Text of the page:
Mobile telephones manufactured after February 13, 2000 that are capable of operating in ? analog mode . . . must incorporate a special procedure for processing 911 calls. Such procedure must recognize when a 911 call is made and, at such time, must override any programming in the mobile unit that determines the handling of a non-911 call and permit the call to be transmitted through the analog systems of other carriers. This special procedure must incorporate one or more of the 911 call system selection processes endorsed or approved by the FCC.
47 C.F.R. § 22.921 (emphasis added). In the carriers' view, this language unambigously imposes duties only "at the handset manufacturing stage and not on the sale of the handsets or the provision of wireless cellular services." (Memorandum in Support of Carrier Defendants' Motion to Dismiss at 3-4.) The carriers contend that there is no provision in the Second Report and Order assigning them responsibility for "implementation or roll out of the new 911 call-processing technologies," and they quote from passages in the Second Report and Order and related orders that refer to imposing 911 call-processing requirements on "handset manufacturers" and allowing reasonable time for "handset manufacturers" to comply with the requirements. (Id. at 4-7.) Another indication that the Second Report and Order applies only to manufacturers, say the carriers, is the fact that the FCC has issued orders subsequent to the Second Report and Order granting manufacturers' requests for alternative call-processing technologies, but no such orders with respect to carriers.

  We find the carriers' arguments unpersuasive. The language of the pertinent FCC regulation, 47 C.F.R. § 22.921, refers to phones "manufactured after" a certain date; this is simply a limitation on the phones to which the regulation applies. It does not give us much insight on whether the Second Report and Order imposes any duties on carriers, and it certainly does not "clearly" indicate that the FCC intended the Second Report and Order to apply to manufacturers only.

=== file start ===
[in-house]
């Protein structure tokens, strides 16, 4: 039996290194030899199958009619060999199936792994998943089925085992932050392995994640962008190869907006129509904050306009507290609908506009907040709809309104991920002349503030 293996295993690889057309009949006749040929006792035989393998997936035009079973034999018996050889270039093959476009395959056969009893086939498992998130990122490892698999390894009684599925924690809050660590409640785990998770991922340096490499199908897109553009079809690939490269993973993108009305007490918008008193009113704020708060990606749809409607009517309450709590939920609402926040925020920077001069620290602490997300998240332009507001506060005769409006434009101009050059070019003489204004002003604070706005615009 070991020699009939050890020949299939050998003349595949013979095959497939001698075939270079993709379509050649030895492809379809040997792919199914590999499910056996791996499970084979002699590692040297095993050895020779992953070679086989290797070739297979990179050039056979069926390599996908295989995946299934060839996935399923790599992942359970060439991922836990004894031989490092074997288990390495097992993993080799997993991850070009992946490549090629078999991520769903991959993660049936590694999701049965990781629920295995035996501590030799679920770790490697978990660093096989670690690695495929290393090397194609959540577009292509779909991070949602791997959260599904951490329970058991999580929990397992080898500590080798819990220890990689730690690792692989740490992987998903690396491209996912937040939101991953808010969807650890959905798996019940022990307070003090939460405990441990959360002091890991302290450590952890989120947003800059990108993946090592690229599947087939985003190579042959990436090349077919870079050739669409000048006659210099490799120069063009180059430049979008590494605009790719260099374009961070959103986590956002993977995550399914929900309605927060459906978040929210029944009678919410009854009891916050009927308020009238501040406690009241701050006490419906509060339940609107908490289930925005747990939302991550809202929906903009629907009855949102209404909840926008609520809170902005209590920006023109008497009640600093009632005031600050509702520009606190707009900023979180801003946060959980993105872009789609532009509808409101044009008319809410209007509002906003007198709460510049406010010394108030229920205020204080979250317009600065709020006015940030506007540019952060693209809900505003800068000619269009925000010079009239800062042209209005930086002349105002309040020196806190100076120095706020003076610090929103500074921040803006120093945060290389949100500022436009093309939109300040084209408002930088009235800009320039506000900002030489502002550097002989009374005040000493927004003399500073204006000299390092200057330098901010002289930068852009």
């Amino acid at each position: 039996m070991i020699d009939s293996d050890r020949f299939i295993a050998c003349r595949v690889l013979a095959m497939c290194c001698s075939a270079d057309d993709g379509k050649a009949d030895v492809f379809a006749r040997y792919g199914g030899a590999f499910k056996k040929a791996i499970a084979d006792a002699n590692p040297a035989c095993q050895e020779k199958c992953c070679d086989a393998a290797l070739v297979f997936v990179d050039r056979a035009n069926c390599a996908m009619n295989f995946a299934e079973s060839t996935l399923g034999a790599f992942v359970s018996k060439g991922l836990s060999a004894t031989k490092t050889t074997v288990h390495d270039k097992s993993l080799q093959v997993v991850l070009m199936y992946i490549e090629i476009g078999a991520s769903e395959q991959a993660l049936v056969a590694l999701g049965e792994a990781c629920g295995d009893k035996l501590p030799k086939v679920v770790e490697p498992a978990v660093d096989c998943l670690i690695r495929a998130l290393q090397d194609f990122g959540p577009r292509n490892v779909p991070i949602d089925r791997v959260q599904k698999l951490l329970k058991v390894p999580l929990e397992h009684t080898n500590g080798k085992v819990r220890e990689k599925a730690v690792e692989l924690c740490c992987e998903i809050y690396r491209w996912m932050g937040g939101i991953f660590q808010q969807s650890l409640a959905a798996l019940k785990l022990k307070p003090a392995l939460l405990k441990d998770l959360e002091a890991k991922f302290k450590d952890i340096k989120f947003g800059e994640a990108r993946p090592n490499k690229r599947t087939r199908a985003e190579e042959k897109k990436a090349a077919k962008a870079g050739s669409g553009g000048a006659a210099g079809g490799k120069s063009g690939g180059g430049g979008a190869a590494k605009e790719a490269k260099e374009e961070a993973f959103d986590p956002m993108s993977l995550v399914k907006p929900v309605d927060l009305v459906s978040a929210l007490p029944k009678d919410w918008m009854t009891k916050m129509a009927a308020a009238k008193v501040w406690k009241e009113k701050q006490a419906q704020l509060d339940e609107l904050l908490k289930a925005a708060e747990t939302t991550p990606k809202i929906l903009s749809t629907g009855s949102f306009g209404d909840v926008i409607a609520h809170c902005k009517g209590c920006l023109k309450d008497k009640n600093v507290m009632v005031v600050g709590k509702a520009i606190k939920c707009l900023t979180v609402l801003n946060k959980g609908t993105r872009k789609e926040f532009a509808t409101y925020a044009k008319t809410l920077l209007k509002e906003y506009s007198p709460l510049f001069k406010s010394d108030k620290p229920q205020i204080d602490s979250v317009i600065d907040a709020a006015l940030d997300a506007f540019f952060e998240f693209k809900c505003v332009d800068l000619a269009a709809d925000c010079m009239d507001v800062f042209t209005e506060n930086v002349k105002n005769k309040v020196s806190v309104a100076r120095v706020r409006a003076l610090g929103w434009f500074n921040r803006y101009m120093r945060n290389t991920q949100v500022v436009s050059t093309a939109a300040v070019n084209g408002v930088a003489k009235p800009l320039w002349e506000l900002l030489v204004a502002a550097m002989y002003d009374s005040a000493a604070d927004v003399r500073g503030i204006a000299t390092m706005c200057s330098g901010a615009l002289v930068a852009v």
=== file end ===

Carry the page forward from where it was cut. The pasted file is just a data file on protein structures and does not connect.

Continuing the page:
Similarly, we believe that the FCC's subsequent orders pertaining to manufacturers' alternative call-processing requests are of little relevance. That no carriers have filed requests for approval does not tend to show that FCC intended the Second Report and Order not to apply to carriers at all. And in fact, the carriers' argument is undercut by the FCC's invitation to both manufacturers and carriers to submit such requests: "Manufacturers or carriers wishing to incorporate new or modified 911 call processing modes may submit such requests to the Wireless Telecommunications Bureau, and we delegate authority to the Bureau to act on such requests." (Second Report and Order, ¶ 88.)

  The best way to tackle this issue is to look at the Second Report and Order itself and the realities of 911 call processing it contemplates. The excerpts quoted by the carriers do not indicate that only manufacturers are bound by the order. Moreover, several portions of the Second Report and Order refute the carriers' argument that they are not subject to the order. Appendix C to the Second Report and Order, the "Final Regulatory Flexibility Analysis," states under the heading "Description and Estimate of Small Entities Subject to the Rules"*fn14 (emphasis added):

Cellular Equipment Manufacturers. The actions taken in the [Second Report and Order] will chiefly apply to manufacturers of cellular equipment offering analog services or digital equipment also offering analog services.
. . .